In 2014, France.com, Inc filed a suit against the dutch company in France. Both parties agreed on a settlement under which the dutch company transferred the trademarks to France.com, Inc. It seemed to end well for the moment. However, it was just the beginning.
This victory and trial made big headlines in France. It resulted in the French state claiming the trademarks for french.com in 2015. Subsequently, the ownership of the domain name got transferred to the French state without any compensation. And, they redirected france.com to the English version of the france.fr website, the travel information site of the French government.
Jean-Noël Frydman didn’t go down with the bad omen that hit him. He was ready to fight back and took the litigation to the U.S. court. He alleged the French state of cyber-squatting, reverse domain hijacking, expropriating, trademark infringement, and federal-unfair competition.
The U.S. court ordered France to pay $100,000 in this case. But, we don’t know for sure what happened to the lawsuit. An exciting turn of events, anyhow. However, now france.com is inaccessible and it is not available for sale as well.
Ongoing Battle of Meta Vs Meta
Facebook changed its name to Meta in October 2021. Consequentially, this was followed by many lawsuits, some of them fake. But let’s look at one that is genuine.
Meta (not Facebook) is a more than a decade-old installation-art company, providing various goods and services under the Meta mark. But, their goods and services are now associated with the social media giant Meta (previously Facebook).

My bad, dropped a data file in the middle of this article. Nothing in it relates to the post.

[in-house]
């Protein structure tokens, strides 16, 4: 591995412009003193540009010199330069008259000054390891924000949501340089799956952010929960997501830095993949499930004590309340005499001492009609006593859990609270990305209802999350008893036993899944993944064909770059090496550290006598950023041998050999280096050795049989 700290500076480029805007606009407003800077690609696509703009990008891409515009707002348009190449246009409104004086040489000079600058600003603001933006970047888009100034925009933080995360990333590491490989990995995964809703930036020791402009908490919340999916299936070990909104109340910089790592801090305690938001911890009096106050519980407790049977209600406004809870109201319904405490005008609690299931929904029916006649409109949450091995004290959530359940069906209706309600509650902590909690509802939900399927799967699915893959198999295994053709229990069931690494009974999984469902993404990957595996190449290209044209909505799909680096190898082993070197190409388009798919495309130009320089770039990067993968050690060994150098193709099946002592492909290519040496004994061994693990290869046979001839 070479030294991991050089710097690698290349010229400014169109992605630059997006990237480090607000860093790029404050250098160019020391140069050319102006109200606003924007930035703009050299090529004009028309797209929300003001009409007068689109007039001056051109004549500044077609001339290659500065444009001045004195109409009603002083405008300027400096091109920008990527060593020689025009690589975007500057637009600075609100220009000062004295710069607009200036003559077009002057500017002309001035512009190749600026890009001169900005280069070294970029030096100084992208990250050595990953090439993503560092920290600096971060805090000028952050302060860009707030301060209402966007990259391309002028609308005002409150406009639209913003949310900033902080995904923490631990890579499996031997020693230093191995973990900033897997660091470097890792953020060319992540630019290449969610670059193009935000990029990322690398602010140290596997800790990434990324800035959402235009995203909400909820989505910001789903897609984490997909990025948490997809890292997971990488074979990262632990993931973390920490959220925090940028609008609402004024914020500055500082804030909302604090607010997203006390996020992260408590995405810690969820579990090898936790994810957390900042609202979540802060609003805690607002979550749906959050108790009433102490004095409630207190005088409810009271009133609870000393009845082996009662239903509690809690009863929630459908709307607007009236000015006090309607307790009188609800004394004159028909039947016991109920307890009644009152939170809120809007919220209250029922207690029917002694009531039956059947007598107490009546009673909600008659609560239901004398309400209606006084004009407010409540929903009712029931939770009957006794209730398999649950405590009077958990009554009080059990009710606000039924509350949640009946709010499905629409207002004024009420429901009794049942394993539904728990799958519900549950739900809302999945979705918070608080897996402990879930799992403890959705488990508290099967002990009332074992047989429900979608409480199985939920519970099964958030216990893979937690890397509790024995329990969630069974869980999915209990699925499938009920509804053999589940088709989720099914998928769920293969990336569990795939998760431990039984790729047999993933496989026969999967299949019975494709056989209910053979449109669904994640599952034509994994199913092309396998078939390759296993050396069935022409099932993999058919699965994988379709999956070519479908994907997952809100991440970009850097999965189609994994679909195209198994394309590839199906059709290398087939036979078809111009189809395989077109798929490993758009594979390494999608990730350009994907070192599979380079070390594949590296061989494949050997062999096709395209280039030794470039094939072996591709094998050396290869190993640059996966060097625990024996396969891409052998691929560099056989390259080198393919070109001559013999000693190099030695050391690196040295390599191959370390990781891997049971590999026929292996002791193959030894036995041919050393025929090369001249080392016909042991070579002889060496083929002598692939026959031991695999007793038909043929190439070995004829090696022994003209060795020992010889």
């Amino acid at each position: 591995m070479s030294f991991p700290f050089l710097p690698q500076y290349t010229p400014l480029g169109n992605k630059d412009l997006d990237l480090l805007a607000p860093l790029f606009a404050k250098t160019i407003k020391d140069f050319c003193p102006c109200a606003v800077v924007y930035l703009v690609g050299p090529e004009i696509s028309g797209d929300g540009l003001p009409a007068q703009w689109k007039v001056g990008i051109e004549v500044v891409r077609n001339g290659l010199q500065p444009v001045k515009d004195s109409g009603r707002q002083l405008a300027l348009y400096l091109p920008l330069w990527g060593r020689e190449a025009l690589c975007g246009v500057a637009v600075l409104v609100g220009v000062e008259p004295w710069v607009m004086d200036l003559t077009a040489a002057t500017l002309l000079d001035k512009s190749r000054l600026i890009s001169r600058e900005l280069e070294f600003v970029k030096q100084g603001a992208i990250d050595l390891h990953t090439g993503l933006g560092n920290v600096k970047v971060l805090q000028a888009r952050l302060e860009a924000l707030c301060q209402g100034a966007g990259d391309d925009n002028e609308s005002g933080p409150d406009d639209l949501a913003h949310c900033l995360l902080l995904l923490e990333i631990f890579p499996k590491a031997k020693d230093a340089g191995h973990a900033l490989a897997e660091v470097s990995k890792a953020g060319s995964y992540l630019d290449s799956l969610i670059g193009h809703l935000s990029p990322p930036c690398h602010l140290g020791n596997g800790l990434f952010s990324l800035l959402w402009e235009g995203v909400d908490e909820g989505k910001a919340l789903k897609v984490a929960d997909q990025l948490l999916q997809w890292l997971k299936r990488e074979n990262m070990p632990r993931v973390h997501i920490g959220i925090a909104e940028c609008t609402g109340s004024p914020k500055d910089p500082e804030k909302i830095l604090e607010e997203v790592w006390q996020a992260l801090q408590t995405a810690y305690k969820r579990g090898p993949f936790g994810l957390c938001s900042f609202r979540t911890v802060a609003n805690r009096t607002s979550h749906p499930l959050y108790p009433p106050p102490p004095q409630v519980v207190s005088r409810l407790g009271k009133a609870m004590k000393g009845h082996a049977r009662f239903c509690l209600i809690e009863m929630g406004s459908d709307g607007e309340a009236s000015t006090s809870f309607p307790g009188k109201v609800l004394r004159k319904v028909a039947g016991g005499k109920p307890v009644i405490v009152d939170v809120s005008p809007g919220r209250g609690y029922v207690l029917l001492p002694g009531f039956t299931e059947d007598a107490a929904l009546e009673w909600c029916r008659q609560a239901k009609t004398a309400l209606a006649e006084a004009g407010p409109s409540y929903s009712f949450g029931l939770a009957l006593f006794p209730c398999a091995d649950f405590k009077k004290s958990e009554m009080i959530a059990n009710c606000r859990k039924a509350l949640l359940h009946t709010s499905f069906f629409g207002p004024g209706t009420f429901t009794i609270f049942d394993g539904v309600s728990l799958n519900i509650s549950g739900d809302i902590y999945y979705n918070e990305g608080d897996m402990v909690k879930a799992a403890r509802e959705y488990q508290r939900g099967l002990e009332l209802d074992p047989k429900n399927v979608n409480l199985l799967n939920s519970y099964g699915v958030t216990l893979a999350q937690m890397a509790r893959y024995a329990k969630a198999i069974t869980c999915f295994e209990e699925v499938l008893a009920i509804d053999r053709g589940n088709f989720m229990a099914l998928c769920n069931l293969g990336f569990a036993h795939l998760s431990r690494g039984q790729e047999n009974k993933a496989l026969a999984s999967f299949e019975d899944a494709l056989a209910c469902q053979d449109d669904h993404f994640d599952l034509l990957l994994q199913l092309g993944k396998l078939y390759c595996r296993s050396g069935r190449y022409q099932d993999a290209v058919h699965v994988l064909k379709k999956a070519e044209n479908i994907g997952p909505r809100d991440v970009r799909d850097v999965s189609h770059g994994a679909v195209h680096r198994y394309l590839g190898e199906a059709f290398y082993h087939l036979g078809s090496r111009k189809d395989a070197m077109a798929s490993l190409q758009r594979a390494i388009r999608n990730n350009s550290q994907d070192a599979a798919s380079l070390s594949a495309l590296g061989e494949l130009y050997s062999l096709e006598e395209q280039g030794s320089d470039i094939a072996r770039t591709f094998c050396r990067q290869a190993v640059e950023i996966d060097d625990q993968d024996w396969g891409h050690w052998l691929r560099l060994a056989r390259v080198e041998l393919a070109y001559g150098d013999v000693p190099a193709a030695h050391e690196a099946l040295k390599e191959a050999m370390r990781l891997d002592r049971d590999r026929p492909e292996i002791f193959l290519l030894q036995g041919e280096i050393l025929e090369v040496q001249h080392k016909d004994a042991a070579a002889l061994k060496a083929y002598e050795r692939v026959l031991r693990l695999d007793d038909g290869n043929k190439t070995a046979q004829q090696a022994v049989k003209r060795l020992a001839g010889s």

They tried negotiating with Facebook for eight months. Nevertheless, that hasn’t been fruitful and meta.is is suing Facebook (now meta and uses the domain name meta.com).
Facebook could have avoided this lawsuit by properly communicating with meta.is. Instead, what they focused on was discrediting meta.is.
Meta.is is going to face a difficult battle in court, irrespective of the fact they hold the valid trademark for the name. It will be interesting to keep a close watch on the court proceedings!
Political Domain Wars
Election campaigns mainly happen through rallies and events. But, now it is shifting to online platforms as well.
Especially in the U.S., presidential candidates register domain names for their websites before the race begins. But, this is often used against the candidates.
For example, the 2016 U.S. presidential candidate Jeb Bush’s website was jeb2016.com. But they didn’t register the other possible domain names, even after the warnings from experts. Trump’s election team registered one domain name similar to that; jebbush.com. Thus, jebbush.com was used to redirect people to Donald Trump’s website.
This move was a clever thing to do and a lesson for future presidential candidates!
Finally, the Lessons Learned
With all the cases mentioned above, you may have an understanding of the methods to deal with domain name disputes.
So, finding and securing the right domain name for your business is not enough. Moreover, being ready to deal with ugly domain name disputes is a must.
If you believe in your future growth and capabilities, then Veeble can help you register the perfect domain name for your business. We also provide affordable and secure web hosting services.
Take a few lessons from the ugly domain wars and make a quick move to ensure your domain name is yours only!